A small moment in the short life of former champion Big John Tate

by Betty Bean

It is a crisp October morning; a bright-blue East Tennessee Sunday pure perfect for meeting up with out-of-town company and going to breakfast and buying a paper and reliving the whipping the Vols had put on the Tide the night before. We marvel over how the rain hadn't bothered Peyton any as we finish our pancakes and coffee, and eventually, we make our way to the Summit Hill Weigel's next to the interstate ramp so Patrick and Rosie can gas up their Mercedes and head back to D.C. wearing their new orange ballcaps and looking forward to the fall scenery in the Shenendoah Valley.

We are walking out of Weigel's and saying good-bye, and there he is; smack in the middle of our storybook morning, all sad and sorry and stinking, just standing there on these two enormous bare feet. He says they stole his shoes and he has to go out Chapman Highway to get some more and needs 47 bucks.

I tell him I don't have it, and I give Patrick the bum's rush over to his car before he has a chance to go into his pocket.

"Who's that?" he asks.

"Big John Tate," I answer. I tell him John's probably looking for dope money and has run the stolen shoes scam on me before, and then Patrick remembers where he's heard that name—John Tate used to be the heavyweight champion of the world.

Big John barefoots it into Weigel's to find a fresh mark, and Patrick and Rosie, fighting the impulse to turn back and give him money on the off-chance that he's telling the truth, wheel onto the ramp that will take them to I-40 and back toward Washington. They carry the sight of John Tate with them.

So do a lot of us.

It wasn't like John's death last week came as a shock; everybody had a pretty good idea that the end of his story had been written a long time ago, and nobody seemed able—or, in the end, willing—to make things come out differently. But it wasn't like nobody tried. Over the years, the fallen champion was the recipient of as much human care and concern as anyone has a right to expect.

It is also fair to say, however, that John was on the receiving end of just about as much bad luck and mistreatment as a human can stand. Born into almost unimaginable poverty, he never had the same kind of educational opportunities as most of us, and he never got the knack of reading. During those brief bright months in 1979 between the time when he went marching to Pretoria and came back wearing a Stetson hat and a championship belt and the night he got knocked plumb out here in Knoxville on national TV, there were feel-good stories about how people were teaching the big sweet galoot to read, and everybody figured the problem had been pretty much taken care of. Even the mighty New York Times ran a spread on John's wife's efforts to make him a literate man.

But just like that, the title was gone and so was the wife. Poignant features on the sports page were replaced with news stories about John getting in trouble with drugs, being declared incompetent to manage his affairs, and fighting to break the trust fund that had been set up to save him from himself.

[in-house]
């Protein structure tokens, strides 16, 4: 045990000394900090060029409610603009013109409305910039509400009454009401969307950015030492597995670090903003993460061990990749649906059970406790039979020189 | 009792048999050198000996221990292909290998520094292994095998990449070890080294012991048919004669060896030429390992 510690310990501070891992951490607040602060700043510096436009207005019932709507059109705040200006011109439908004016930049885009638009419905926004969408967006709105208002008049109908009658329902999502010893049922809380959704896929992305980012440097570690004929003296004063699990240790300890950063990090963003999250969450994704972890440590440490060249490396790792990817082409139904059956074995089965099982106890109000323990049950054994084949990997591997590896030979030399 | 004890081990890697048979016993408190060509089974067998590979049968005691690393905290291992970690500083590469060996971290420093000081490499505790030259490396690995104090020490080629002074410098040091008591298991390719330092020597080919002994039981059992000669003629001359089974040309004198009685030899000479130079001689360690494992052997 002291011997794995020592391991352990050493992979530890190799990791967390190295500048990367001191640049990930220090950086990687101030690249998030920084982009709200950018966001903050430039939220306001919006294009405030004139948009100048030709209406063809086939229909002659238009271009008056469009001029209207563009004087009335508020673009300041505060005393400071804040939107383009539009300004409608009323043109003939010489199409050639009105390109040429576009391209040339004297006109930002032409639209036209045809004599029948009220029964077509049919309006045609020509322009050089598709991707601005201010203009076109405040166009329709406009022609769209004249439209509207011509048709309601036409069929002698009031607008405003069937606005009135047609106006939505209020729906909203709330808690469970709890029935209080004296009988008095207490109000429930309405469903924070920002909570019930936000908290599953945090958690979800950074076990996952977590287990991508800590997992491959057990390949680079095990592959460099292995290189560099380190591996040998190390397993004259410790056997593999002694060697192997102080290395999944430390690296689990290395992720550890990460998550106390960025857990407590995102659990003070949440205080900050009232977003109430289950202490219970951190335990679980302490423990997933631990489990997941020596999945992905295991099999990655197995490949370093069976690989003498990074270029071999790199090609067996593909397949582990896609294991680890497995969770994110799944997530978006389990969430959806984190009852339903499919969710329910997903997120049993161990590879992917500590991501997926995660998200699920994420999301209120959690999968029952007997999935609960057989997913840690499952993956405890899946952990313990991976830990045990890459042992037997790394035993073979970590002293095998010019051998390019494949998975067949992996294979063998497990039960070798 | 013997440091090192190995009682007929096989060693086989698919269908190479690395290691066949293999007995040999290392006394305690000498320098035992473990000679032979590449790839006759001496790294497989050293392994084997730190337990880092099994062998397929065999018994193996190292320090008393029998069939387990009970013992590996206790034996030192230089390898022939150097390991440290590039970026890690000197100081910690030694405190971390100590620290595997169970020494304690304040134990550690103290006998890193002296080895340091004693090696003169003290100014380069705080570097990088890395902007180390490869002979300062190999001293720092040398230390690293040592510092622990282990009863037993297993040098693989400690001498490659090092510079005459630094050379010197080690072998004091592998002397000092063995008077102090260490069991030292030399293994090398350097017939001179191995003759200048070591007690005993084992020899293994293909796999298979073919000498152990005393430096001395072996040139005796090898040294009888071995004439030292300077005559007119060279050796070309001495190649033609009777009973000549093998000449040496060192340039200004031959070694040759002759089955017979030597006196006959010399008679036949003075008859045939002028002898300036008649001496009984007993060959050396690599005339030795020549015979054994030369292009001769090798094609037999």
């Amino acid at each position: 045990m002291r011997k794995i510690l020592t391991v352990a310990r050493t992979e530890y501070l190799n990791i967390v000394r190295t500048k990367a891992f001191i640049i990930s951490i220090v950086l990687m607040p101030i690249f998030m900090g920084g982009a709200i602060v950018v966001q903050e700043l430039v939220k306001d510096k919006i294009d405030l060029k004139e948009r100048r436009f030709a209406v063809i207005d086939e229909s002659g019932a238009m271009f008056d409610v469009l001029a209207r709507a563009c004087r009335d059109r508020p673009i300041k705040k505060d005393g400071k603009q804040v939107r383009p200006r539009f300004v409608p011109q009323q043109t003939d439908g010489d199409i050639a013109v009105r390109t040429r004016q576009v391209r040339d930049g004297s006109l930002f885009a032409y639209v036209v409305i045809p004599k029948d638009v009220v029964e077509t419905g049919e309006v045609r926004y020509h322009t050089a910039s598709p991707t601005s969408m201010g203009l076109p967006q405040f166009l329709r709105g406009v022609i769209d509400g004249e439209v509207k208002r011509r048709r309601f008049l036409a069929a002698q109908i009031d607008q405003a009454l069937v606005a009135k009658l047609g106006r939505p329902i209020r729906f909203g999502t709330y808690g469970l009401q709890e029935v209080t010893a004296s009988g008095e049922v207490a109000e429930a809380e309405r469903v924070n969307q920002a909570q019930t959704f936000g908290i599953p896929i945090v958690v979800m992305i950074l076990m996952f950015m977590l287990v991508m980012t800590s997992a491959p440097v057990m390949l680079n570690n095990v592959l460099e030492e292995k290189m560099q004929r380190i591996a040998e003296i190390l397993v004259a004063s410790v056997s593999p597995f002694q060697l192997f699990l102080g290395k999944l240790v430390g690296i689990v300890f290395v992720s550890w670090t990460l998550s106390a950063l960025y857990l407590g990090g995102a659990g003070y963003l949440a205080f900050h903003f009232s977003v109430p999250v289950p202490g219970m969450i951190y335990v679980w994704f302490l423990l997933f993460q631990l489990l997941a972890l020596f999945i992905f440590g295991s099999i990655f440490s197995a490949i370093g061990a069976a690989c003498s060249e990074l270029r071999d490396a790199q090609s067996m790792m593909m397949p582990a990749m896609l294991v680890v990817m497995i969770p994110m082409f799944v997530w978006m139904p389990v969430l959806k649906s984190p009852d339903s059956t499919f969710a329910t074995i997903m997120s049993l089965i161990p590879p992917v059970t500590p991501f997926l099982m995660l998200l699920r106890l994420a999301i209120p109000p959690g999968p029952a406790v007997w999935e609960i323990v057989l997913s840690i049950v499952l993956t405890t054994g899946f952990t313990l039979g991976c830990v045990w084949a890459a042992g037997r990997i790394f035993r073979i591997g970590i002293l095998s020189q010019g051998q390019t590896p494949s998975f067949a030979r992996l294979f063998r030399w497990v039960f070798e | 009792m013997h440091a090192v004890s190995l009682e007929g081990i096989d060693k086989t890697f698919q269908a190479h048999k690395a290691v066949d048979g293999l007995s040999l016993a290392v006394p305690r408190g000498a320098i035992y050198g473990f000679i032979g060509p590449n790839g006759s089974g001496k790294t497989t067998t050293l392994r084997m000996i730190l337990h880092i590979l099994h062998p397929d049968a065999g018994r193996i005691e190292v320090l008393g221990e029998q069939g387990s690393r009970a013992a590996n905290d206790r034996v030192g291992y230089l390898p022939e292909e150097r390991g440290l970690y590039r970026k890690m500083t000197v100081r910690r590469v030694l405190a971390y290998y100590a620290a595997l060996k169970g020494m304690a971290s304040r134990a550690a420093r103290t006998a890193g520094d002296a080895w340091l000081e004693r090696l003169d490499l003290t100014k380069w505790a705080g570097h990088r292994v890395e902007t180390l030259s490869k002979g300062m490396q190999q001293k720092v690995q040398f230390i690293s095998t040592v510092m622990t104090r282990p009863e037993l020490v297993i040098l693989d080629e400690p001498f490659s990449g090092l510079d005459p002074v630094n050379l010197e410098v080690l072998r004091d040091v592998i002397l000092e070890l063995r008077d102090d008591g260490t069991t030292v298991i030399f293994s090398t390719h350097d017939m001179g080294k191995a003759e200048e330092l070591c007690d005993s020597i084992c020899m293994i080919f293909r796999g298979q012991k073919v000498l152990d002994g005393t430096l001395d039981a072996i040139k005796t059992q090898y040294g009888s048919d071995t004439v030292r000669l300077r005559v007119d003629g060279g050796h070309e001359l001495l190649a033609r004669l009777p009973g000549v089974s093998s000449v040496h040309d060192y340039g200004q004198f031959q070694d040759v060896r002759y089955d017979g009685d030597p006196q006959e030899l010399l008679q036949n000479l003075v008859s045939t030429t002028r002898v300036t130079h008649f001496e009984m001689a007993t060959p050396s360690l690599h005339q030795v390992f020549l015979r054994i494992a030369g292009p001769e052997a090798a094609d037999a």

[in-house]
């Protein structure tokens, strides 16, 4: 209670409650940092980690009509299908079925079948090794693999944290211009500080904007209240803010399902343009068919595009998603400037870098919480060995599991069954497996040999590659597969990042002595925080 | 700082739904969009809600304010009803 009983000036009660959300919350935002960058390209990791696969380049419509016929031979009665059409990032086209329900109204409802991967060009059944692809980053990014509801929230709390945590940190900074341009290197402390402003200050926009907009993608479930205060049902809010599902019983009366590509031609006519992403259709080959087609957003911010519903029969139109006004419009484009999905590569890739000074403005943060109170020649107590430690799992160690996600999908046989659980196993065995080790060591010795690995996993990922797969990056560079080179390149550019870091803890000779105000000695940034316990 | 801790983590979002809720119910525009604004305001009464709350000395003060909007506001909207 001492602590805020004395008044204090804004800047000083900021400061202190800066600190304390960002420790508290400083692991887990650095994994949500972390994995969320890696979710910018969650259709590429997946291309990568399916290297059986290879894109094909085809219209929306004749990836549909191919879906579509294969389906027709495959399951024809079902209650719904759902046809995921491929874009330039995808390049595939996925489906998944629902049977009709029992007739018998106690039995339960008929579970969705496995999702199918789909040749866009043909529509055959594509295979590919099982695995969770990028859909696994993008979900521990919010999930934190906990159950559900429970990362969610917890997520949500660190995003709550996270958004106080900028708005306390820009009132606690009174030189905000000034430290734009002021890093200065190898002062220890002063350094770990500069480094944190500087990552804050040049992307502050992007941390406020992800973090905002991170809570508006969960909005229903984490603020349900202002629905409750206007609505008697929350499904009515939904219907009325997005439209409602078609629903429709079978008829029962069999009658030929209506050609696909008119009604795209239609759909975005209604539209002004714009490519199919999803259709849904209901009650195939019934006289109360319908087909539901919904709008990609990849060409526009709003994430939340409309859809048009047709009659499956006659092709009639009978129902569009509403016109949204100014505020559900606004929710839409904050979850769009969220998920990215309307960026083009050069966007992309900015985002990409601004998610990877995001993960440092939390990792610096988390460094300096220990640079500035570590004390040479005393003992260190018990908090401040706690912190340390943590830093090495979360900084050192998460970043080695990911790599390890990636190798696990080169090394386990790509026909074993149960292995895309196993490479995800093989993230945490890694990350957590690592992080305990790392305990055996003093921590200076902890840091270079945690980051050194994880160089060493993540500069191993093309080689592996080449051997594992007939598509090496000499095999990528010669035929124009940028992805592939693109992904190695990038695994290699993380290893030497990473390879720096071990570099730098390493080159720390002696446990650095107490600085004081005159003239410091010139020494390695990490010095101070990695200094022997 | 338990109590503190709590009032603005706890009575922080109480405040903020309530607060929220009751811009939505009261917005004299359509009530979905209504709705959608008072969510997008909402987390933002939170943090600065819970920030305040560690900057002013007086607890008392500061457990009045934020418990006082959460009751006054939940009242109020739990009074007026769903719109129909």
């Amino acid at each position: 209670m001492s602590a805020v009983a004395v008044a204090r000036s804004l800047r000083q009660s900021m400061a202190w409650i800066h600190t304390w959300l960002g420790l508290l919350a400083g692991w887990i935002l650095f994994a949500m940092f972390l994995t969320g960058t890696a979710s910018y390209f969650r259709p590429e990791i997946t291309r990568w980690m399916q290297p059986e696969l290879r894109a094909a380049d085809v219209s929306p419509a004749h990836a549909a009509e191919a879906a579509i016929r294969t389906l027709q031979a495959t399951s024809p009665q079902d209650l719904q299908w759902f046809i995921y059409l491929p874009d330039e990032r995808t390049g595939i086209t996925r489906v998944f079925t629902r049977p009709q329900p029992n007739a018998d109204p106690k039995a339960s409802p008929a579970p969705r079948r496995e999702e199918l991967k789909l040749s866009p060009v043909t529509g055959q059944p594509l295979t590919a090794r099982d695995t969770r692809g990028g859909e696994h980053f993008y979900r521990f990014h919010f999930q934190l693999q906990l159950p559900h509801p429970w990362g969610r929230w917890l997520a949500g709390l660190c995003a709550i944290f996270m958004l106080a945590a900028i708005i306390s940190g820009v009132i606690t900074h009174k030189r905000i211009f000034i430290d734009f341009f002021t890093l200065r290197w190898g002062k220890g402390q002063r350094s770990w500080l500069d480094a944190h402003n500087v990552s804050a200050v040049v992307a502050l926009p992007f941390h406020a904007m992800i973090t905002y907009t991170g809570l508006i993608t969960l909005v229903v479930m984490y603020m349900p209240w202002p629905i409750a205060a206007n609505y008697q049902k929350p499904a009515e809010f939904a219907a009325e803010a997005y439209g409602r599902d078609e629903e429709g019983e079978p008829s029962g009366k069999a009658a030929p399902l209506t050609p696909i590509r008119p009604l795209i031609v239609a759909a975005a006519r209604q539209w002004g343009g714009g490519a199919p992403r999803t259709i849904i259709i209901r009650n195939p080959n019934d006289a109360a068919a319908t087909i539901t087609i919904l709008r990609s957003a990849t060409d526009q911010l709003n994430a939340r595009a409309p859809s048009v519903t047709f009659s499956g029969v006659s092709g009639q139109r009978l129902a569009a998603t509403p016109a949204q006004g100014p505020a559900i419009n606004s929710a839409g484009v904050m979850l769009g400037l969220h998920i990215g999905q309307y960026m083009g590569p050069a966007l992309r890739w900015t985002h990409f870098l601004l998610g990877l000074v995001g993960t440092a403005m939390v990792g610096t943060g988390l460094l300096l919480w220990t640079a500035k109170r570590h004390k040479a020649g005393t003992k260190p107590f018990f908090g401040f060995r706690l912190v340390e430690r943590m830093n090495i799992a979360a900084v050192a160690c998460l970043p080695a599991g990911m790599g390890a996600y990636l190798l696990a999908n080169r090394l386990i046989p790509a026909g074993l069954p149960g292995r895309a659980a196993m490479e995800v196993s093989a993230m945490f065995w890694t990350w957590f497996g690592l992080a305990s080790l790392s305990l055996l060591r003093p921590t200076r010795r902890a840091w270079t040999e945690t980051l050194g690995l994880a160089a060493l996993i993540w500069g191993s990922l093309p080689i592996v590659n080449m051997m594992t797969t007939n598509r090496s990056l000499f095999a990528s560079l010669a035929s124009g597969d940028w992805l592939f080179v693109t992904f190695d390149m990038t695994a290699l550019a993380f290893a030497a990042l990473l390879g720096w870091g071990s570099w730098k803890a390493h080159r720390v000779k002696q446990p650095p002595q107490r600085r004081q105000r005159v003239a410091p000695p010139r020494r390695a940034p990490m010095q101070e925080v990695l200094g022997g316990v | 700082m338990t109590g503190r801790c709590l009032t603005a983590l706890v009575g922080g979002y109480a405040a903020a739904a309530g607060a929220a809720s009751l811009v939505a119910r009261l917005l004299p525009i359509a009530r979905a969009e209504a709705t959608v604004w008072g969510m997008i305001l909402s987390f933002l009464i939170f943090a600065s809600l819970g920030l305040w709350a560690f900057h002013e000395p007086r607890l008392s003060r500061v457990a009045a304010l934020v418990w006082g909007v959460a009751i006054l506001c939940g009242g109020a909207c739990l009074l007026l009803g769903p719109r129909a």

Unlike the sportswriters who have been writing obituary columns starting with John's glory days, I knew him only during that long downward slide. I started noticing him walking downtown in workboots and jeans, often with a pick and shovel over his shoulder. He looked tired; I gave him rides. From that time on, John and I rode around a lot. He was trying to get himself set up as a handyman and called himself "the hardest-working man in the clean-up business." Every once in a while he'd say the police were looking for him.

Sometimes it would be the end of the day and I'd offer to take him home.

He always declined.

I'd see him all beat up; for a while it became a rite of passage among street toughs to be able to say they'd whipped Big John Tate. Then I learned that John was equal parts predator and prey. My heart hurt for him; but it is a whorish writer's heart, and soon we were negotiating a story.

Trouble was, John was thinking about a come-back story.

"Kids look up to me," he'd say.

I'd try to explain to him that we'd need to stick pretty close to the truth, argue that kids could learn something from reading about his life, mention that we could work on his reading and then tell about how he'd finally learned how. He was unconvinced, and I put it on my list of things to do later.

One day he needed to go to the bank and cash a $270 check lawyer Jess Campbell had written him for some cleanup work. We went to a drive-through window, and John endorsed the check with a scribble that looked as good as most doctors' and handed it to me to give to the teller, who passed back an envelope full of cash.

I gave it to him, but instead of pocketing it, he held it out to me.

"Need some money?"

That was the day he let me take him home. But I had to promise I wouldn't write about it as long as he was alive. He directed me to an auto body shop on Martin Luther King, and we pulled in behind a bunch of junked cars.

John got out and opened the door of a faded Coupe de Ville:

"When you write this, remember it was a Cadillac."

He smiled that big old wide smile and thanked me for the ride.